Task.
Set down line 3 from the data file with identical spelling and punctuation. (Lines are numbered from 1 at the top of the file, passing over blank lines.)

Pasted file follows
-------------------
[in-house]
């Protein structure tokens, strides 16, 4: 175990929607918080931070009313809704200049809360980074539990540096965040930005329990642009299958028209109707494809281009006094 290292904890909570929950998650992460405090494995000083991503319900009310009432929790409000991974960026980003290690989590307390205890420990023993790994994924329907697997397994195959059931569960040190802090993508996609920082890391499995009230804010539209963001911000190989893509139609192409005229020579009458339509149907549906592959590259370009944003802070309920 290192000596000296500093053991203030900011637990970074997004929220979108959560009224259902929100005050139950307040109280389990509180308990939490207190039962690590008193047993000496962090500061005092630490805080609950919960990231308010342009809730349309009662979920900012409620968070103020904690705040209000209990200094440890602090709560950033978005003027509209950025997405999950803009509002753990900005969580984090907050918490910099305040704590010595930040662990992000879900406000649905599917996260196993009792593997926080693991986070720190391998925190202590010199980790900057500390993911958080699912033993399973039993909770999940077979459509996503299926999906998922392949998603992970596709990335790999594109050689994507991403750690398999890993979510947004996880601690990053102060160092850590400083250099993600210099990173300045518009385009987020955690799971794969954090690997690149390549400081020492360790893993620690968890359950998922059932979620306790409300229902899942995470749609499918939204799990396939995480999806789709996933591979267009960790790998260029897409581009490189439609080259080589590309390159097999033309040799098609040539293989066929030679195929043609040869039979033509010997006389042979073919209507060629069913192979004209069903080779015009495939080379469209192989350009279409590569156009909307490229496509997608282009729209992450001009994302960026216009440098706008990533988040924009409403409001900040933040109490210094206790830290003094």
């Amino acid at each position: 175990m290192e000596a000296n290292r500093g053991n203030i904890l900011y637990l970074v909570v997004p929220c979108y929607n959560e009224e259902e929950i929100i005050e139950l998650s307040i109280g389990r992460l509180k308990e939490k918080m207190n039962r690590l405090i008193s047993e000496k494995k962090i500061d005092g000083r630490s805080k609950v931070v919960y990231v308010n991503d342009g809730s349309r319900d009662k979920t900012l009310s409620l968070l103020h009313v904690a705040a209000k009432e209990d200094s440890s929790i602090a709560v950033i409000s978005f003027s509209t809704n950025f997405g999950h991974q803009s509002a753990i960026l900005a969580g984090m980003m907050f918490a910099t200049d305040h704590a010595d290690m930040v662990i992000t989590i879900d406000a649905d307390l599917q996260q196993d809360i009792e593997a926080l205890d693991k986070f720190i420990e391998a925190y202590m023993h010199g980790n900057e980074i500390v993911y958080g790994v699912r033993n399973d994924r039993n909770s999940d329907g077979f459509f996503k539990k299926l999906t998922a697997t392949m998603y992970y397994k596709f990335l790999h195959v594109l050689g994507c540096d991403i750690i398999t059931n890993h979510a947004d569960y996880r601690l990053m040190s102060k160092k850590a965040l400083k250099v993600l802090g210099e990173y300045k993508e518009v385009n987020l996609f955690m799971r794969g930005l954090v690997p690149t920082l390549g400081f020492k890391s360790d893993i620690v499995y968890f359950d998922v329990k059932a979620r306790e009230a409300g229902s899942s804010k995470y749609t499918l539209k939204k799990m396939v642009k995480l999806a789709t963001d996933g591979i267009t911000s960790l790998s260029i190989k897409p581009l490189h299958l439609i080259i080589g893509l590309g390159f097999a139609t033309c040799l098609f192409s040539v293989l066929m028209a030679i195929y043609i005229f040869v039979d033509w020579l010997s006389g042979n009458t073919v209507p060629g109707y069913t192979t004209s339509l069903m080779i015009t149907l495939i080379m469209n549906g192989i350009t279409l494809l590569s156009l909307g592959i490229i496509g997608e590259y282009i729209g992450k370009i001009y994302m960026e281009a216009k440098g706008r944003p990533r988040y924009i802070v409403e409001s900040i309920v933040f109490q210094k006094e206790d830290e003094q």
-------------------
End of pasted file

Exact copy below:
């Amino acid at each position: 175990m290192e000596a000296n290292r500093g053991n203030i904890l900011y637990l970074v909570v997004p929220c979108y929607n959560e009224e259902e929950i929100i005050e139950l998650s307040i109280g389990r992460l509180k308990e939490k918080m207190n039962r690590l405090i008193s047993e000496k494995k962090i500061d005092g000083r630490s805080k609950v931070v919960y990231v308010n991503d342009g809730s349309r319900d009662k979920t900012l009310s409620l968070l103020h009313v904690a705040a209000k009432e209990d200094s440890s929790i602090a709560v950033i409000s978005f003027s509209t809704n950025f997405g999950h991974q803009s509002a753990i960026l900005a969580g984090m980003m907050f918490a910099t200049d305040h704590a010595d290690m930040v662990i992000t989590i879900d406000a649905d307390l599917q996260q196993d809360i009792e593997a926080l205890d693991k986070f720190i420990e391998a925190y202590m023993h010199g980790n900057e980074i500390v993911y958080g790994v699912r033993n399973d994924r039993n909770s999940d329907g077979f459509f996503k539990k299926l999906t998922a697997t392949m998603y992970y397994k596709f990335l790999h195959v594109l050689g994507c540096d991403i750690i398999t059931n890993h979510a947004d569960y996880r601690l990053m040190s102060k160092k850590a965040l400083k250099v993600l802090g210099e990173y300045k993508e518009v385009n987020l996609f955690m799971r794969g930005l954090v690997p690149t920082l390549g400081f020492k890391s360790d893993i620690v499995y968890f359950d998922v329990k059932a979620r306790e009230a409300g229902s899942s804010k995470y749609t499918l539209k939204k799990m396939v642009k995480l999806a789709t963001d996933g591979i267009t911000s960790l790998s260029i190989k897409p581009l490189h299958l439609i080259i080589g893509l590309g390159f097999a139609t033309c040799l098609f192409s040539v293989l066929m028209a030679i195929y043609i005229f040869v039979d033509w020579l010997s006389g042979n009458t073919v209507p060629g109707y069913t192979t004209s339509l069903m080779i015009t149907l495939i080379m469209n549906g192989i350009t279409l494809l590569s156009l909307g592959i490229i496509g997608e590259y282009i729209g992450k370009i001009y994302m960026e281009a216009k440098g706008r944003p990533r988040y924009i802070v409403e409001s900040i309920v933040f109490q210094k006094e206790d830290e003094q």